It is one of the most heartfelt and participated celebrations by the entire fishing village. A celebration of shadows and lights that leads from night to day under the banner, also of conviviality.
By Anna Volpicelli, photo courtesy of Giuseppe Liguori
From darkness to dawn. This passage symbolizes the pilgrimage of the Immaculate Conception of Cetara. A nocturnal celebration occurs between the night of December 7 and the morning of December 8 and involves all the inhabitants: from children to the elderly.
Lights and silences
“That of the Immaculate Conception is one of the most important spiritual celebrations for all of Cetara, together with that of St. Peter, the patron saint, which takes place in the summer. It involves all the inhabitants and even Cetaresians who live outside, return to the village precisely for this festival,” explains Giuseppe Liguori, 56, an architect from Cetara. The streets of the fishing village are highlighted with torches and candles placed outside the houses, on the roads, and on the hills surrounding the town. “It’s a sacred parade that has always been done at night. Some songs quote, ‘of the dawn you rise beautiful,’ which means that the Madonna, for us Christians, should be the beginning of a new era just as the dawn is the beginning of the new day. A transition from darkness to the light of redemption brought by Jesus Christ began precisely with Our Lady. Therefore, participating in the pilgrimage go from the darkness to the light of the dawn.”
People waiting on the street
As time has passed, the anticipation of the feast has become one of the crucial moments. “In the evening,” says the architect, “we gather with friends to have dinner. It is an important time of conviviality when young adults also get together to cook and consume typical dishes, especially seafood, as our culinary tradition commands. It is a time of togetherness, bonding, and sharing, which, unlike other typical Christmas celebrations, is spent with friends.” So the table is filled with spaghetti with anchovy colatura, salt cod, fried fish, and typical desserts of the period including zeppole “cresciute, roccocò, mostaccioli. All paired with lambiccato wine and dried fruit.
And as the night draws to a close, the moving contemplation begins. The sacred parade takes place from 5 to 7 a.m. It starts at the Church of St. Francis, where the statute of the Madonna is kept. Young people dressed in white carry the statue through the streets of Cetara, accompanied by the melody of devotional songs. At one time, this procession was followed and carried by only the town men who, after the parade, continued to the marina to go fishing. “This was also because women were probably somehow forbidden to go out at night. It is no longer the case today. The pilgrimage sees the active participation of young girls and women, although the male presence is essential to the execution of the whole thing.”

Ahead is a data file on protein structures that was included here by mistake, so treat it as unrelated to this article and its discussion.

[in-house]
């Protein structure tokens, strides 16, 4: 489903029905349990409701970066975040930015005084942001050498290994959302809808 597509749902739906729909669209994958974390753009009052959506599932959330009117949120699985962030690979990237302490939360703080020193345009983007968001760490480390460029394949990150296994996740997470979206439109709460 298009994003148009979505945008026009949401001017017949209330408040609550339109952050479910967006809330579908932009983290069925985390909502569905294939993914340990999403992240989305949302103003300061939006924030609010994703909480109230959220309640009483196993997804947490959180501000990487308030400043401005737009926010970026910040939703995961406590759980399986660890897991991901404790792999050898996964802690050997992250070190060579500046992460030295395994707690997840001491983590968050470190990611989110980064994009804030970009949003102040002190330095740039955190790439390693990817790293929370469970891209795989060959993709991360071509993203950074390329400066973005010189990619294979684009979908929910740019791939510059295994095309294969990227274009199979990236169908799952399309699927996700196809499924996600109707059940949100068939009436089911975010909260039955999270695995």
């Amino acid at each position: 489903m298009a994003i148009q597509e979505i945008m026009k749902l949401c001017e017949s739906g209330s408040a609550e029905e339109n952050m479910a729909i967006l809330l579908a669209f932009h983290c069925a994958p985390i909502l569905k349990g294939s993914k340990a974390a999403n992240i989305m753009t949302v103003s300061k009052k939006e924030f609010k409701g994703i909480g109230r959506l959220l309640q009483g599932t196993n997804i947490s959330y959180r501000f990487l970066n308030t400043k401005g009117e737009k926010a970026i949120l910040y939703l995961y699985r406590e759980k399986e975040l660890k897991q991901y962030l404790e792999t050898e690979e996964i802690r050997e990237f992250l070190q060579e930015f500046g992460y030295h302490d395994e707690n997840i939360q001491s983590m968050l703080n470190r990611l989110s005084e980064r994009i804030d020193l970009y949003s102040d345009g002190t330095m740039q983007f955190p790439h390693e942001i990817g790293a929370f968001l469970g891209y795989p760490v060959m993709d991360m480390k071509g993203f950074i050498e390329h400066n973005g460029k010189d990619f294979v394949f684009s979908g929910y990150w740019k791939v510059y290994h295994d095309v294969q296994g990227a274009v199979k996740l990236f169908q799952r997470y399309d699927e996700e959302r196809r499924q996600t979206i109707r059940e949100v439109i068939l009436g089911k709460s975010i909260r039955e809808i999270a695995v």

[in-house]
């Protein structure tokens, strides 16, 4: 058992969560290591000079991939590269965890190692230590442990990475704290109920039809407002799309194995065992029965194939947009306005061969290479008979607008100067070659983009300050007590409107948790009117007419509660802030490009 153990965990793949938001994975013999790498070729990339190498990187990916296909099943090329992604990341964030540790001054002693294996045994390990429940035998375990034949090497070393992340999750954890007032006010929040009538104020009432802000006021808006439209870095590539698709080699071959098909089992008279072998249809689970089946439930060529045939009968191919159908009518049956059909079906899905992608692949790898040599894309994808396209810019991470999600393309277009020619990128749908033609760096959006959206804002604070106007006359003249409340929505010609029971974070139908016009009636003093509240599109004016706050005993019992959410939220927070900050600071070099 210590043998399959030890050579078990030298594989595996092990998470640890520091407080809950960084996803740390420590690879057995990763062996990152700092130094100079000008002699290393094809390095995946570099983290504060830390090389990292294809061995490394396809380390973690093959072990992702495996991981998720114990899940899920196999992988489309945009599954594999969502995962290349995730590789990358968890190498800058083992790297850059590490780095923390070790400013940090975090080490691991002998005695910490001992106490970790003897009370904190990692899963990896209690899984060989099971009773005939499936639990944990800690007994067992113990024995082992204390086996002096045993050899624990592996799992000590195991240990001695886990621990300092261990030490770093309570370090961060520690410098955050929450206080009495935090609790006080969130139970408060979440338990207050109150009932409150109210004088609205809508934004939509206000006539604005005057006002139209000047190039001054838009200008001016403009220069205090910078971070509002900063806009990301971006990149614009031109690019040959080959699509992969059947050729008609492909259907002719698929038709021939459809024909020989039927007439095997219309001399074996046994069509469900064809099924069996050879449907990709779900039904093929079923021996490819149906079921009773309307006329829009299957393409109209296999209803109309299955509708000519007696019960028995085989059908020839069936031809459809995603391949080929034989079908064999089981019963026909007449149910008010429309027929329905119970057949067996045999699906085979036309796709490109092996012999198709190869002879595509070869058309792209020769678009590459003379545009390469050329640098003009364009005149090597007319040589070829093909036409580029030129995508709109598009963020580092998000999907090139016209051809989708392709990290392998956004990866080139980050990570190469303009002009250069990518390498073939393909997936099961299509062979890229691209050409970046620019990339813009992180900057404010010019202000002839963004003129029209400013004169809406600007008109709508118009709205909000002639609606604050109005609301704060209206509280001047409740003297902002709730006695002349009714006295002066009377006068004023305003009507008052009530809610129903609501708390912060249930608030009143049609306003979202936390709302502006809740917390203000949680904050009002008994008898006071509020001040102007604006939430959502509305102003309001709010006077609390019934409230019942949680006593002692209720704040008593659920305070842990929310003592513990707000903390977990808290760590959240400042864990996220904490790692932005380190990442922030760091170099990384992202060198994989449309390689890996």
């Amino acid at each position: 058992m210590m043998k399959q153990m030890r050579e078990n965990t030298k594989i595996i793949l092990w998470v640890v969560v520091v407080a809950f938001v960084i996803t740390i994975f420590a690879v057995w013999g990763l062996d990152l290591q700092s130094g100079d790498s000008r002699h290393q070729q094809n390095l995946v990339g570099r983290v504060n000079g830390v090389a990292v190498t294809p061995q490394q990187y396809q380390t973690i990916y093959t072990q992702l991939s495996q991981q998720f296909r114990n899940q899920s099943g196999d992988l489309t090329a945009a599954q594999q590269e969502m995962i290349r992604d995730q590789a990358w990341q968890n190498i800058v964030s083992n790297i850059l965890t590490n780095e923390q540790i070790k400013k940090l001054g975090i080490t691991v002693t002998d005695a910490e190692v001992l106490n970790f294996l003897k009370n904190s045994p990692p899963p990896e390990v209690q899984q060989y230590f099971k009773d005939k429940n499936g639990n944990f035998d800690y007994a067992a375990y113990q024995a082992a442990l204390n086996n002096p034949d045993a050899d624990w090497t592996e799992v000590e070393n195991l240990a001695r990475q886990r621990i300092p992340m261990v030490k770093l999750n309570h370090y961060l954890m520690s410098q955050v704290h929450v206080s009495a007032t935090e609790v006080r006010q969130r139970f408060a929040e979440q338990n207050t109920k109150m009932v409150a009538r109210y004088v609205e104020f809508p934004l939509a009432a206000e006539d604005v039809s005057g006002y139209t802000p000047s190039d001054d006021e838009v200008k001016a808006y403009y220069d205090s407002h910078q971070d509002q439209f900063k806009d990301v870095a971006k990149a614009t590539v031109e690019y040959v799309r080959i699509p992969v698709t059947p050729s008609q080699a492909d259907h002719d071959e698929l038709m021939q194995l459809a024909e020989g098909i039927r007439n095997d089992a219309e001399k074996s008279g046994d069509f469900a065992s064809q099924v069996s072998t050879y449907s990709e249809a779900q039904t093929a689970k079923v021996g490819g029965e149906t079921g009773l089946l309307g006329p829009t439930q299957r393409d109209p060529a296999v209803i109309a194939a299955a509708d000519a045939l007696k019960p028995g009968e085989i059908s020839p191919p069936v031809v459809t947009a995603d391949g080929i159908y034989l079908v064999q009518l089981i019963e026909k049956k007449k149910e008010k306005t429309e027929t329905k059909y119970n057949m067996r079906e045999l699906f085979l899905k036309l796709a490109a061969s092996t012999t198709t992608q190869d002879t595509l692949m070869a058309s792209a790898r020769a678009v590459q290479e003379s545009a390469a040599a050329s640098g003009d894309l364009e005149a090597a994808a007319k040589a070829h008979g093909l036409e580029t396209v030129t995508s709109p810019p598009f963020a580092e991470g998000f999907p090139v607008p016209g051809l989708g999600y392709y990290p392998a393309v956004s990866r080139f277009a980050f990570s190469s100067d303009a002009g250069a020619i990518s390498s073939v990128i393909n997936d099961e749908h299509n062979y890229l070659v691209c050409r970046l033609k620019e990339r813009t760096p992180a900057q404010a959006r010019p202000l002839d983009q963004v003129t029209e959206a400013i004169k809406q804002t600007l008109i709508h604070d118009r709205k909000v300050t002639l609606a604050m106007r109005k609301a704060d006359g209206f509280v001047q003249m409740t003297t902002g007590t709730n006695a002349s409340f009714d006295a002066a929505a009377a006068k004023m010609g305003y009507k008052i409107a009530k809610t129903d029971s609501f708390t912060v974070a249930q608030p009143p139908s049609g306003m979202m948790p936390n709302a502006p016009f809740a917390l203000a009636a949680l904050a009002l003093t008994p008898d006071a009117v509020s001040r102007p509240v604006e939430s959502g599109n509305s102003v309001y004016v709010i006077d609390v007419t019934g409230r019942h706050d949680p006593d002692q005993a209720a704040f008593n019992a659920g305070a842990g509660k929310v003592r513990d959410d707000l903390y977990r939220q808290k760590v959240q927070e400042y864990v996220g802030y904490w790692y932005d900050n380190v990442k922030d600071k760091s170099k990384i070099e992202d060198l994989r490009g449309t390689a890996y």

A moment of the sacred parade
Once through the village streets, the pilgrims who follow in Our Lady’s footsteps make their way to the Church of St. Mary of Constantinople and then go down into the village to St. Peter’s Church to participate in the dawn mass. “All this takes place in the night. At the end of the holy mass, it is already daylight. And once they leave the church of St. Peter, the statue is transported back to the church of St. Francis where it is laid.”
The end of the pilgrimage leads to another intimate moment of conviviality. “On the morning of December 8, tradition dictates that a cup of hot chocolate is prepared and consumed in all homes. A ritual that, if in the past, was somehow placed in a family context. Over the years, the pastors have brought this ritual to the square of St. Francis, where after the sacred parade is over, they distribute hot chocolate along with a croissant to all participants.” And as the sun begins to warm the village of Cetara, silence reigns among the streets. Each participant returns to their home to rest and welcome within themselves the aurora experienced during the sacred celebration.